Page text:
Cleaning involves Chemical and mechanical operations to remove surface contaminants such as dirt, oil and rust from the surface.

Surface treatments are mechanical and physical operations that change the surface of a part in some way, such as improving the finish or impregnating it with atoms of foreign material to alter its chemistry and physical properties. Processes such as sandblasting, aqua blasting, and shot peening falls into this category.

Coating and thin film deposition processes apply a material coating to the work part’s exterior surface. Electroplating, aluminium anodising, painting, and porcelain enamelling are all common coating processes.

Physical and chemical vapour deposition creates fragile coatings of various substances.

Assembly operations

The second primary manufacturing process is assembly operations. Assembly operations involve joining two or more components to create a new entity called an assembly using permanent joining processes like welding and binding and Mechanical fastening using screws and rivets.

For example, the assembly could use self-tapping screws to hold the plastic housings together and adhesive to hold the lenses for the VR headset.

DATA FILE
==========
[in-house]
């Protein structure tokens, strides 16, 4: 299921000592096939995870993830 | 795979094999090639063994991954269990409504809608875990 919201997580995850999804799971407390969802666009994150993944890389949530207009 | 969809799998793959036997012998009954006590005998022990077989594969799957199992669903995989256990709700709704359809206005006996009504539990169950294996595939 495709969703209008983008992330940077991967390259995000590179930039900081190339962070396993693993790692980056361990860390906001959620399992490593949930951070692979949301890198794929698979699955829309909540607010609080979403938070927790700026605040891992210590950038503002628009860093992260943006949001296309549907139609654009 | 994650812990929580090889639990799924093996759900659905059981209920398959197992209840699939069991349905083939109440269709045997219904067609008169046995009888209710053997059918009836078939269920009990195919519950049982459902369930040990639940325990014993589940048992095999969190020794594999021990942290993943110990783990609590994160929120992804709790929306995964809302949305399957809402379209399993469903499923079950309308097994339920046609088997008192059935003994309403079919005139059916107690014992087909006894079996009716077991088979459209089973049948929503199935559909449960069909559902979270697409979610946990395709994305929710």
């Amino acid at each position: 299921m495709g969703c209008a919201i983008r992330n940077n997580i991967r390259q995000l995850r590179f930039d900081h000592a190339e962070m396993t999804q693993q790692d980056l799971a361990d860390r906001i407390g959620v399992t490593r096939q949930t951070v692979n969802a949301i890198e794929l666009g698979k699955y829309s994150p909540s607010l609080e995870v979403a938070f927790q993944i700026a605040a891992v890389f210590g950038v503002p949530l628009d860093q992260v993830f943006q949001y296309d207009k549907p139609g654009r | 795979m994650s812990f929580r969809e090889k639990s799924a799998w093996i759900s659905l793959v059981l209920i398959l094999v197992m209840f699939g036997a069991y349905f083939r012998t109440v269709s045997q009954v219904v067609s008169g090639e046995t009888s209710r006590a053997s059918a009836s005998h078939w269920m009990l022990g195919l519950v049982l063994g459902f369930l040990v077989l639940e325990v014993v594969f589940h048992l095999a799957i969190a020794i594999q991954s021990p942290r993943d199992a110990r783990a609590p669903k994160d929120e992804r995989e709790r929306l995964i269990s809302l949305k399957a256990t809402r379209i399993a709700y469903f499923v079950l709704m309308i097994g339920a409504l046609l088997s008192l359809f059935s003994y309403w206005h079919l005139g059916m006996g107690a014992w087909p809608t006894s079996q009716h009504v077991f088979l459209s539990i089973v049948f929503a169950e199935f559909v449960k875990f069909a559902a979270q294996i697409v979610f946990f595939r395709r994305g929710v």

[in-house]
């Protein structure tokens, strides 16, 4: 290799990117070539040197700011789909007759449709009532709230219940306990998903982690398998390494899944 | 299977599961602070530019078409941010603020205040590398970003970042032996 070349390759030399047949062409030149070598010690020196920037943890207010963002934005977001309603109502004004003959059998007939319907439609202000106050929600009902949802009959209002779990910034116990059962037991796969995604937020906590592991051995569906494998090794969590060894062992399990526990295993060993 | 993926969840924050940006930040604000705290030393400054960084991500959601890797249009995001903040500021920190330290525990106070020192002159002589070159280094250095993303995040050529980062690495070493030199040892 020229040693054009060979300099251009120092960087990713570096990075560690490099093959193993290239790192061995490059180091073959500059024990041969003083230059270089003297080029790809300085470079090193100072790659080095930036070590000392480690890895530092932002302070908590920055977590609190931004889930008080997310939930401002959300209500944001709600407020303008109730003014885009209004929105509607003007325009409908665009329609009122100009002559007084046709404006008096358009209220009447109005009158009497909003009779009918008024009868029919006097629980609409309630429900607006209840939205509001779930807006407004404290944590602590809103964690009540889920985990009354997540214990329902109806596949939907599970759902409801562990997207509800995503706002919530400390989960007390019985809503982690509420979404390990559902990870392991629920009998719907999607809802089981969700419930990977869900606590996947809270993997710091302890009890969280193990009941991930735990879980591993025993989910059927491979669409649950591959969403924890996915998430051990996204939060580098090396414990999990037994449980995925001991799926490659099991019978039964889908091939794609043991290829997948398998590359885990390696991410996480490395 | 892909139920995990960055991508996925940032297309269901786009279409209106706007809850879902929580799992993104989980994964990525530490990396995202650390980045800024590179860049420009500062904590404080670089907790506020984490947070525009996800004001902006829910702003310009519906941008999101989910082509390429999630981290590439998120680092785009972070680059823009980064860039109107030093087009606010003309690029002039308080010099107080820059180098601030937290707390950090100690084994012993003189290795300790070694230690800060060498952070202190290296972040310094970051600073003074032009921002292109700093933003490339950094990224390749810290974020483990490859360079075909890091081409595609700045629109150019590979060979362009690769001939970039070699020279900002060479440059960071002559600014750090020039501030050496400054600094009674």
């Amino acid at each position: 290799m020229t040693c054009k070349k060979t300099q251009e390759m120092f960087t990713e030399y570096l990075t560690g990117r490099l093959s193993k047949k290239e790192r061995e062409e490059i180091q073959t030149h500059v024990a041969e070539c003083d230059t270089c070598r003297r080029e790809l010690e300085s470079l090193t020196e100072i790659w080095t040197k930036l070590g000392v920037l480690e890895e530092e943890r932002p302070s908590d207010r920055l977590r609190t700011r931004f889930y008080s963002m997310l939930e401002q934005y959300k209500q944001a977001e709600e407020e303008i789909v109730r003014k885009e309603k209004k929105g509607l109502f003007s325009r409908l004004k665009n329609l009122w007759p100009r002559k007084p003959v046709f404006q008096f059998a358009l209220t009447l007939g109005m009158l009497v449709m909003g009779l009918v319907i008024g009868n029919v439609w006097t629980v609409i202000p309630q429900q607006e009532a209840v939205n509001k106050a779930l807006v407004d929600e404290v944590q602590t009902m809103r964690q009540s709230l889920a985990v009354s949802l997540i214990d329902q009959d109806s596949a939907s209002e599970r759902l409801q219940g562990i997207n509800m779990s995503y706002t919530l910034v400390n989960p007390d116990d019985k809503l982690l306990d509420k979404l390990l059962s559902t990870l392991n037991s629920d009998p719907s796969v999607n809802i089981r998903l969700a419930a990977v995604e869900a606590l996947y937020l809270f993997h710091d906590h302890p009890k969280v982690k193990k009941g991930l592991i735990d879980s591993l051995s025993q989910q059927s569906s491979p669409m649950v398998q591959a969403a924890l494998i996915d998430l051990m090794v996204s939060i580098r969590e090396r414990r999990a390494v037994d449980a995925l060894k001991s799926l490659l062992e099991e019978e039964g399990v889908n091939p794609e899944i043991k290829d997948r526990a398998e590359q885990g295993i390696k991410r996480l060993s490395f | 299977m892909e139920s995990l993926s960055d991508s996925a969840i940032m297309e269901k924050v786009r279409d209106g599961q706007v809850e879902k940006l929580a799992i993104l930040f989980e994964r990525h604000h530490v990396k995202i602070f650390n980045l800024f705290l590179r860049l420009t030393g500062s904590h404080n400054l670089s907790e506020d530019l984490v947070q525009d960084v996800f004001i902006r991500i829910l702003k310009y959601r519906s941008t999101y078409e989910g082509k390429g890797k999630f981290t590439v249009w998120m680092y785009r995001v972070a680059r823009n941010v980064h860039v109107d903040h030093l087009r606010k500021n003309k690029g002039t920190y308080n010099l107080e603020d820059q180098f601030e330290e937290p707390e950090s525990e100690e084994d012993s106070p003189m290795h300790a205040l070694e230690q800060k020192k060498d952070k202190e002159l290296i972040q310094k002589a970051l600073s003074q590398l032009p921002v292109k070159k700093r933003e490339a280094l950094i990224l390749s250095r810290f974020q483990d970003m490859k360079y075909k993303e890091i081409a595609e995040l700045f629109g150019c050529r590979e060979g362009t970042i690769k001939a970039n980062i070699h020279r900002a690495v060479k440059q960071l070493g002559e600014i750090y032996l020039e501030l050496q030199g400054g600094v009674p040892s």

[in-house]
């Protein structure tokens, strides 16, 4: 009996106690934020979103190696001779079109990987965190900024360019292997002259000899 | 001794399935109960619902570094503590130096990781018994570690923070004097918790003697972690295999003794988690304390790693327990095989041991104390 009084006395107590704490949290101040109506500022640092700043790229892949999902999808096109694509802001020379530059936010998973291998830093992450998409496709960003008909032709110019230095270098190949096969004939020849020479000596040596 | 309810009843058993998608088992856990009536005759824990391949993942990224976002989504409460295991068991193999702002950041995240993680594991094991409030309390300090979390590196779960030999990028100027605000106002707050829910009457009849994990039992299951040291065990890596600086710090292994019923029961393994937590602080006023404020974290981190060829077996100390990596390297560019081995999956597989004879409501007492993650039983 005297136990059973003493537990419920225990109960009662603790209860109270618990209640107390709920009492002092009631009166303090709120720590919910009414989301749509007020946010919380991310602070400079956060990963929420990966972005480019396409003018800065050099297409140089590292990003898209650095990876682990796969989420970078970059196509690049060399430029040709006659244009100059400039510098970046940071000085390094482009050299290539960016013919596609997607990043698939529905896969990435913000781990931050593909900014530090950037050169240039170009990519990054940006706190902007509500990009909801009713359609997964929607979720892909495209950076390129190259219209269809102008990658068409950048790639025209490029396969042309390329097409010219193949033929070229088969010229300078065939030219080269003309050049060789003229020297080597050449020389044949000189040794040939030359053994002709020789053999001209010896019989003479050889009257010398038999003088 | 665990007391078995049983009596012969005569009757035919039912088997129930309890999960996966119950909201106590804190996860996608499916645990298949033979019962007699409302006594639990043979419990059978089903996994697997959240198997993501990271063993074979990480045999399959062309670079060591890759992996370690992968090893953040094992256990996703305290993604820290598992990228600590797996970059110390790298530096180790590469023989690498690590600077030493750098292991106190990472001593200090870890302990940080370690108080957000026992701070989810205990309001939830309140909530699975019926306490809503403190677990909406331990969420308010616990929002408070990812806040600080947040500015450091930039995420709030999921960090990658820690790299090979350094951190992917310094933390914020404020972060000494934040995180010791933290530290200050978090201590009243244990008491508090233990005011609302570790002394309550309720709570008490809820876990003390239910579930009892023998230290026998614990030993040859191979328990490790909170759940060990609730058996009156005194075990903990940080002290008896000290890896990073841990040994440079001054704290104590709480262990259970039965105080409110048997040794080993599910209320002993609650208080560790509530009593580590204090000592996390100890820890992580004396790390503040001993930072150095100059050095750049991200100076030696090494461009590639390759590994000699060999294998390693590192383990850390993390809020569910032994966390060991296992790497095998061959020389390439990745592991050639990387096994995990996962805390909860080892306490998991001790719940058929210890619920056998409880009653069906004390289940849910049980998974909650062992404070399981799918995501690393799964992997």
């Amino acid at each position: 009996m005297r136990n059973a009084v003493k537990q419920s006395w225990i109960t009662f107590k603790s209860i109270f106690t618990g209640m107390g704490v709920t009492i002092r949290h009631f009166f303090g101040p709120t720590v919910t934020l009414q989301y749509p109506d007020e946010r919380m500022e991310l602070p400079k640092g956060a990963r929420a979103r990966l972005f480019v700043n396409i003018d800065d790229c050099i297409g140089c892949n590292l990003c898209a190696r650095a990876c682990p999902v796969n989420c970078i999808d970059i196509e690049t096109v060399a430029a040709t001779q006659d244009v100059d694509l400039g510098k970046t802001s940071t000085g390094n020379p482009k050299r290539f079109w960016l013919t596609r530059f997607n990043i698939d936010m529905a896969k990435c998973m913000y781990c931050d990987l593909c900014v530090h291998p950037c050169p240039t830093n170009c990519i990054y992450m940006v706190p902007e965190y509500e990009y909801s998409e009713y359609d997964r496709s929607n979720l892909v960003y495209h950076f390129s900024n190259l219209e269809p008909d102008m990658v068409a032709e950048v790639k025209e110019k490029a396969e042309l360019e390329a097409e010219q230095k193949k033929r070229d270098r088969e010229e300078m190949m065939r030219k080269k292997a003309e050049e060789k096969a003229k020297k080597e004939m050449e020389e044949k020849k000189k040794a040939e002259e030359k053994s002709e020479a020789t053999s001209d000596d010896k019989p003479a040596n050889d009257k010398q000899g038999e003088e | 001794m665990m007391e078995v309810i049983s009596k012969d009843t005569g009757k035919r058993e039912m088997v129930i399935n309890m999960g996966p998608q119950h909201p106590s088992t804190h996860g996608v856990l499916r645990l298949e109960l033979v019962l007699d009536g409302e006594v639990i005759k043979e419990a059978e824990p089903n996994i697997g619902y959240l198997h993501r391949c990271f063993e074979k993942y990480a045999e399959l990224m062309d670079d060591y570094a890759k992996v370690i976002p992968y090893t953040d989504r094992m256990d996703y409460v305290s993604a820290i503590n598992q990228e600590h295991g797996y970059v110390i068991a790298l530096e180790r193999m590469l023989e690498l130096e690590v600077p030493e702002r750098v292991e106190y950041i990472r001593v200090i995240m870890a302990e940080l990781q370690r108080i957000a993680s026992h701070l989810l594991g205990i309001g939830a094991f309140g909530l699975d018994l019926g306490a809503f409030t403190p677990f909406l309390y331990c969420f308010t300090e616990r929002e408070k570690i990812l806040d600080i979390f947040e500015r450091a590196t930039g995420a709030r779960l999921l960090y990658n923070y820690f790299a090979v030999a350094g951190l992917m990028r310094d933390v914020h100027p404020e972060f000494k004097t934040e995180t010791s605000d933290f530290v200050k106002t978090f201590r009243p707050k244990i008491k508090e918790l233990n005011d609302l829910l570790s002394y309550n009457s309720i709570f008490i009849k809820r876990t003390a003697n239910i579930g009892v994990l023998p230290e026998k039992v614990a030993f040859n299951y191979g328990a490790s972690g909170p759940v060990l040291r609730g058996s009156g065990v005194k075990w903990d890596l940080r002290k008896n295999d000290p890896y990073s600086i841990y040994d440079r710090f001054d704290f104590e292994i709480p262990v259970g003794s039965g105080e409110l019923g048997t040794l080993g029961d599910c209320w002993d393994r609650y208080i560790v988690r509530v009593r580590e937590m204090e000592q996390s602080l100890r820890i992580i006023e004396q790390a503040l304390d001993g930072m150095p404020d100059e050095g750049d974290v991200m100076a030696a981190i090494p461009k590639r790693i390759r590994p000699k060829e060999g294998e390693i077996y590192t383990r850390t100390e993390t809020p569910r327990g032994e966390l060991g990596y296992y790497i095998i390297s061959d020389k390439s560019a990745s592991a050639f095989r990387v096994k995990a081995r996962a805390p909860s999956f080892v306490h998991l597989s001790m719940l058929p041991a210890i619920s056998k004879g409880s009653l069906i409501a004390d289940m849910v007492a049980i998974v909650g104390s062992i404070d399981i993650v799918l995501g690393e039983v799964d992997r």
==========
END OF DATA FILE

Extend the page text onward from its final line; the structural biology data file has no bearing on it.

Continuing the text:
Assemblies could be either fully mechanical entities such as a gearbox and mechanical power transmission units or electro-mechanical assemblies such as a VR headset.

The assembly components are permanently or semi-permanently connected using permanent joining processes or mechanical fastening.

Permanent joining process

Adhesive bonding, welding, soldering, and brazing are permanent joining processes. They connect components that cannot be easily disconnected.

Welding

Welding is a manufacturing process in which two are fused using heat, pressure, or both to form a joint as the parts cool. Welding is typically performed on metals and thermoplastics. The finished welded joint is known as a weldment.

Brazing and Soldering

Brazing and soldering are the same: they melt the filler metal but not the base materials. Through capillary action, the liquid filler metal wets the base materials. When the liquid filler metal solidifies, it bonds to the base materials, forming a joint.

Adhesive bonding

Adhesive bonding is joining two surfaces together, typically by forming a smooth bond. Bonding may entail using glue, epoxy, or one of a variety of plastic agents that bond via solvent evaporation or curing via heat, time, or pressure.

Mechanical fastening

Mechanical fastening is the most common way for many materials to be joined in the industry and can connect two or more parts in a joint that can be easily disassembled. Initially used for metal joining, it is now widely used to join metals, plastics, and other materials. Permanent and nonpermanent industrial fasteners are the two main types and can be grouped into the following groups.

    • Threaded fastening
    • Permanent fastening method

Threaded fastening in this category includes screws, bolts, and other threaded fasteners. Other mechanical assembly techniques, such as rivets, press fitting, and expansion fits, create a more permanent connection, falling under the Permanent fastening method.